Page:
May 30, 2018
As the Month of May changed around me – the frigidity of winter ice all melted away into colour and movement – I spent most of May rooted in change, acceptance, and growth. I found myself turning to the landscape for guidance and I found myself relating the change which was happening in my life to the changes in Nature aorund me.
I witnessed a crow snatch a baby robin straight from the nest and fly away with it. Mother robin’s call for aid attracted robins from within earshot – in the sky I saw robin’s flying to her assistance sweeping in from all directions. They landed in the tree chirping loudly, trying to scare the crow away, and when the crow took flight with its prize in its mouth, the robins, as a group, flew after the crow. At a loss, mama robin then proceeded to wandered around my lawn, on my fence, and chirped and called out in what I presume was mourning, and sadness.
The yoga studio where I practice and teach at announced it was closing at the end of this month. It is sad to see a studio close, and what I experienced was also sense of lose, the loss of a yogi community.
On the flip side, during this whole time my thoughts were also drawn to Ishvara Pranidhana – the concept of Surrender. Life wants to surprise us, delight us, and grow us – rather than mindlessly living life on auto pilot. Surrendering to life’s moments, its mystery, and whatever it throws our way. Living in the moment, surrendering to change and acceptance, enables us to grow, to surprise us and to delight us. I found myself struggling with this concept – the concept to just surrender and accept growth. Growth in the life around me and growth to live in the moment. I had a hard time to release the control of not knowing. It was also this release – to stop fighting to control life, and to simply surrender to the flow of the moment – that made me realize that this is where life growth takes place. Much like the baby robin I’ve been watching grow over the last four days; who is learning to fly away with the possibilities of life.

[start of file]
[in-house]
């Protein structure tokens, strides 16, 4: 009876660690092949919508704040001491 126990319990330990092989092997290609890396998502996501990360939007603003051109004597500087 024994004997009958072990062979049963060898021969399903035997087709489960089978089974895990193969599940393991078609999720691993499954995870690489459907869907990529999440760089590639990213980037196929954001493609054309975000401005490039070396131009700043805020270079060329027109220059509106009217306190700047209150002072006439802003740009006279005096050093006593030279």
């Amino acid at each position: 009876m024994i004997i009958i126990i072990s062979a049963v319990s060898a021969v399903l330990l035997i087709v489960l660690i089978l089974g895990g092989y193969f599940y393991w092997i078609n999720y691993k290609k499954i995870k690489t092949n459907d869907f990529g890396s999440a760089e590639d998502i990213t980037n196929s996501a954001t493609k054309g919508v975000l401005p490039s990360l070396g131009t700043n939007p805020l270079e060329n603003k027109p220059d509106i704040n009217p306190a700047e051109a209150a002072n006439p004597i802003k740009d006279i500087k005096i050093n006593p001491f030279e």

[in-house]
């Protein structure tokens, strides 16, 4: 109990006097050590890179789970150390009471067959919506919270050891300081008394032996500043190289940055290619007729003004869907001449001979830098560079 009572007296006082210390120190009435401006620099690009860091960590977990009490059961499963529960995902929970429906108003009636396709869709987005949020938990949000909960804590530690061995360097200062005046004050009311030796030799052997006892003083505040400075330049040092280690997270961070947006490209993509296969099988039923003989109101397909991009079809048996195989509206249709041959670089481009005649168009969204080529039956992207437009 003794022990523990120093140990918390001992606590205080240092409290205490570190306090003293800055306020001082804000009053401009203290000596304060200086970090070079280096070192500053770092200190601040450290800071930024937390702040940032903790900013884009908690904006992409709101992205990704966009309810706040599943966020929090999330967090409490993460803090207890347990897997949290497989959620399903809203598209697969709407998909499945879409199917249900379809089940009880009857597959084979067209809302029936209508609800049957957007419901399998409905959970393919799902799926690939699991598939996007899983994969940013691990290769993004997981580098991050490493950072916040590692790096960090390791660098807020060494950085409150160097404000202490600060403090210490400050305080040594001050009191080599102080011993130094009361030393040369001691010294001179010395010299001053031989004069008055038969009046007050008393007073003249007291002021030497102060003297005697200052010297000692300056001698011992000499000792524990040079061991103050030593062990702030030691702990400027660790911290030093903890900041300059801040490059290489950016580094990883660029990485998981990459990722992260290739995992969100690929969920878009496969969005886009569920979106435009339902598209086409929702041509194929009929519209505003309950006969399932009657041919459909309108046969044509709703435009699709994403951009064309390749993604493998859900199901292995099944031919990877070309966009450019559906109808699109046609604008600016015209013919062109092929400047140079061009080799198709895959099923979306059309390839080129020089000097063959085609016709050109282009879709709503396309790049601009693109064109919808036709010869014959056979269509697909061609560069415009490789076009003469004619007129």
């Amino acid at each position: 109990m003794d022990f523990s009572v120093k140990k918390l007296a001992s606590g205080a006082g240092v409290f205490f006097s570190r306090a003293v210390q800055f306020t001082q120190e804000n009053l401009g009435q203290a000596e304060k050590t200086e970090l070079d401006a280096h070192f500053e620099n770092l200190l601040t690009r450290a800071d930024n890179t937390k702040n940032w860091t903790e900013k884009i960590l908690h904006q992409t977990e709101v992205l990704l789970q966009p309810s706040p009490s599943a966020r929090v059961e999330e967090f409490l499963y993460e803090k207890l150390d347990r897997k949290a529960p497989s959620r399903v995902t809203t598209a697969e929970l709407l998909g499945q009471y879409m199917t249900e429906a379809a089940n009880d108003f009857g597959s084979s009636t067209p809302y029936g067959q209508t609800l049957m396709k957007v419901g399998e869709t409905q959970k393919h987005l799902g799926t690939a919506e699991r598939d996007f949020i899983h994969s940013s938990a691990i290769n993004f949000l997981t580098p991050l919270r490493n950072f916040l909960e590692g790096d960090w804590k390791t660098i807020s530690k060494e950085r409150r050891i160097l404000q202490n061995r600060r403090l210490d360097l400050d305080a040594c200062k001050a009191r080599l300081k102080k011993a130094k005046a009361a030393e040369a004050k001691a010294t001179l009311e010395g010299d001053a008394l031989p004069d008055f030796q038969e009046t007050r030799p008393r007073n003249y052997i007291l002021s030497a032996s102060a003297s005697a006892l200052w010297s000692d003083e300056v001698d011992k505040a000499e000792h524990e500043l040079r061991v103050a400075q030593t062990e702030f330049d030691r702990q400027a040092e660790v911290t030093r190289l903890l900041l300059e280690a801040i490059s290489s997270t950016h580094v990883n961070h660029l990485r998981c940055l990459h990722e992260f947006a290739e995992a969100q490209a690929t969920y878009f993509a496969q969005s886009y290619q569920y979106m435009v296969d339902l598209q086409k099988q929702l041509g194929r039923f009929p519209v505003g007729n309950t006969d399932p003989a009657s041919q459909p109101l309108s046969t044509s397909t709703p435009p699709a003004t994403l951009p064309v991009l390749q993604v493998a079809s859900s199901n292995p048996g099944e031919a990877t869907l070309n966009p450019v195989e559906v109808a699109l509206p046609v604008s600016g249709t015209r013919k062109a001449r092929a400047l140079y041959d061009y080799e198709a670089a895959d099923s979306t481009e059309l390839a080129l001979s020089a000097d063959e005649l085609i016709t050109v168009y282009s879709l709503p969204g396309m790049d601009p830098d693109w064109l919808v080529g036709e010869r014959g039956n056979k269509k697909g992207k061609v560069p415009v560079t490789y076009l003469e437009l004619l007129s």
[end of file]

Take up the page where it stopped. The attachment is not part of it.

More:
And the day came when the risk to remain tight in a bud was more painful than the risk it took to blossom. ~ Anais Nin